Difference: HfstUserQuickStart (1 vs. 8)

Revision 82014-03-24 - ErikAxelson

Line: 1 to 1
 
META TOPICPARENT name="HfstHome"
Deleted:
<
<

Tool User Quick Start

Download and compile a lexicon

If you have installed hfst, download a Finnish lexicon text file from:

http://svn.gna.org/viewcvs/omorfi/branches/finntreebank/finntreebank.lexc?view=log

and use the commands mentioned in the beginning of the file:

hfst-lexc -v -f foma finntreebank.lexc -o finntreebank.inverted.hfst
hfst-invert -v
finntreebank.inverted.hfst -o finntreebank.debug.hfst
hfst-fst2fst -v finntreebank.debug.hfst -f olw -o finntreebank.hfst

You may also download some precompiled lexicons for various languages from

http://sourceforge.net/projects/hfst/files/morphological-transducers/

Use the lexicon

You can try out the Finnish lexicon with some word, e.g. "testi":

echo "testi" | hfst-lookup finntreebank.hfst

and you should get the line:

testi testi<N><sg><nom> 0.000000

Try a non-word

echo "xtesti" | hfst-lookup finntreebank.hfst

and you should get:

xtesti xtesti+? inf

Other lookup tools

There is a tool that does some useful things with capital letters, but may be slightly slower. You can feed it text and not only single words:

cat your-text | hfst-proc finntreebank.hfst

On the other hand, if you need speed, e.g. when you have millions of words to analyze, you may wish to feed your list of words to the lookup command:

cat your-list | hfst-lookup finntreebank.hfst

All commands have various parameters that will give you different formatting of the output. You get advice on those with the --help option, e.g.

hfst-lookup --help

-- KristerLinden - 2012-03-23


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This page has been merged with HfstOverviewAndQuickStart.

Revision 72014-03-18 - ErikAxelson

Line: 1 to 1
 
META TOPICPARENT name="HfstHome"

Tool User Quick Start

Changed:
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Download and compile a lexcion

>
>

Download and compile a lexicon

  If you have installed hfst, download a Finnish lexicon text file from:

Revision 62014-02-19 - ErikAxelson

Line: 1 to 1
 
META TOPICPARENT name="HfstHome"

Tool User Quick Start

Download and compile a lexcion

Line: 17 to 17
 You can try out the Finnish lexicon with some word, e.g. "testi":

echo "testi" | hfst-lookup finntreebank.hfst

and you should get the line:

testi testi<N><sg><nom> 0.000000

Try a non-word

echo "xtesti" | hfst-lookup finntreebank.hfst

and you should get:

xtesti xtesti+? inf

Other lookup tools

Changed:
<
<
There is a tool that does some useful things with capital letters, but may be slightly slower. You can feed it text and not only single words:

cat your-text | hfst-proc finntreebank.hfst

On the other hand, if you need speed, e.g. when you have millions of words to analyze, you may wish to feed your list of words to the optimized lookup command:

cat your-list | hfst-optimized-lookup finntreebank.hfst

All commands have various parameters that will give you different formatting of the output. You get advice on those with the --help option, e.g.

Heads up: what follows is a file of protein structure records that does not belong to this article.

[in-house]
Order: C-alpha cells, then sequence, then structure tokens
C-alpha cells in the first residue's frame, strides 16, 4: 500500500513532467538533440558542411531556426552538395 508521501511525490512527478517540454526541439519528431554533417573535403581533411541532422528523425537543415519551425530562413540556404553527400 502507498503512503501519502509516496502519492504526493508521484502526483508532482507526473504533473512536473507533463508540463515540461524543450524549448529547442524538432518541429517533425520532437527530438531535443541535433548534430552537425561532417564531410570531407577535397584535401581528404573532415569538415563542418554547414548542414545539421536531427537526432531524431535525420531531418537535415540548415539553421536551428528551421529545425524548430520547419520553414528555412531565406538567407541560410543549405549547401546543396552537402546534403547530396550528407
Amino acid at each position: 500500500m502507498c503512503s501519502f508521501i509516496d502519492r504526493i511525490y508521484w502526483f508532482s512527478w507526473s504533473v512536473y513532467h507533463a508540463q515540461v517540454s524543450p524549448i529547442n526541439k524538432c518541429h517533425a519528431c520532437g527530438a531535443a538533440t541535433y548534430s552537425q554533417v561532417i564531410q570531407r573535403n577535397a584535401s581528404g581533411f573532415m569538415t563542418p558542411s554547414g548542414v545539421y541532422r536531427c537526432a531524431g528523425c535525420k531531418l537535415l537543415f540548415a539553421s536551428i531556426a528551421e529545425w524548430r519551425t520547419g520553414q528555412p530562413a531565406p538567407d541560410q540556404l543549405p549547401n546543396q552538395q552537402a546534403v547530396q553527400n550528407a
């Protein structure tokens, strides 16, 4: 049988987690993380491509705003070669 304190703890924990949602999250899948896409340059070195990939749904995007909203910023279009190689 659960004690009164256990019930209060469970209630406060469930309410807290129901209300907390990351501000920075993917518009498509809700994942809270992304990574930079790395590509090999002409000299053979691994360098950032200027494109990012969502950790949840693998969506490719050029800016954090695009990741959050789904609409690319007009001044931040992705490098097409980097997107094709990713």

hfst-lookup --help

-- KristerLinden - 2012-03-23
>
>
There is a tool that does some useful things with capital letters, but may be slightly slower. You can feed it text and not only single words:

cat your-text | hfst-proc finntreebank.hfst

On the other hand, if you need speed, e.g. when you have millions of words to analyze, you may wish to feed your list of words to the lookup command:

cat your-list | hfst-lookup finntreebank.hfst

All commands have various parameters that will give you different formatting of the output. You get advice on those with the --help option, e.g.

hfst-lookup --help

-- KristerLinden - 2012-03-23
 

Revision 52012-12-04 - KristerLinden

Line: 1 to 1
 
META TOPICPARENT name="HfstHome"

Tool User Quick Start

Download and compile a lexcion

Line: 11 to 11
  You may also download some precompiled lexicons for various languages from
Changed:
<
<
https://sourceforge.net/projects/hfst/files/
>
>
http://sourceforge.net/projects/hfst/files/morphological-transducers/
 

Use the lexicon

You can try out the Finnish lexicon with some word, e.g. "testi":

echo "testi" | hfst-lookup finntreebank.hfst

and you should get the line:

testi testi<N><sg><nom> 0.000000

Try a non-word

echo "xtesti" | hfst-lookup finntreebank.hfst

and you should get:

xtesti xtesti+? inf

Revision 42012-04-02 - ErikAxelson

Line: 1 to 1
 
META TOPICPARENT name="HfstHome"

Tool User Quick Start

Download and compile a lexcion

Line: 18 to 18
 

Other lookup tools

There is a tool that does some useful things with capital letters, but may be slightly slower. You can feed it text and not only single words:

cat your-text | hfst-proc finntreebank.hfst

On the other hand, if you need speed, e.g. when you have millions of words to analyze, you may wish to feed your list of words to the optimized lookup command:

cat your-list | hfst-optimized-lookup finntreebank.hfst

All commands have various parameters that will give you different formatting of the output. You get advice on those with the --help option, e.g.

hfst-lookup --help

-- KristerLinden - 2012-03-23 \ No newline at end of file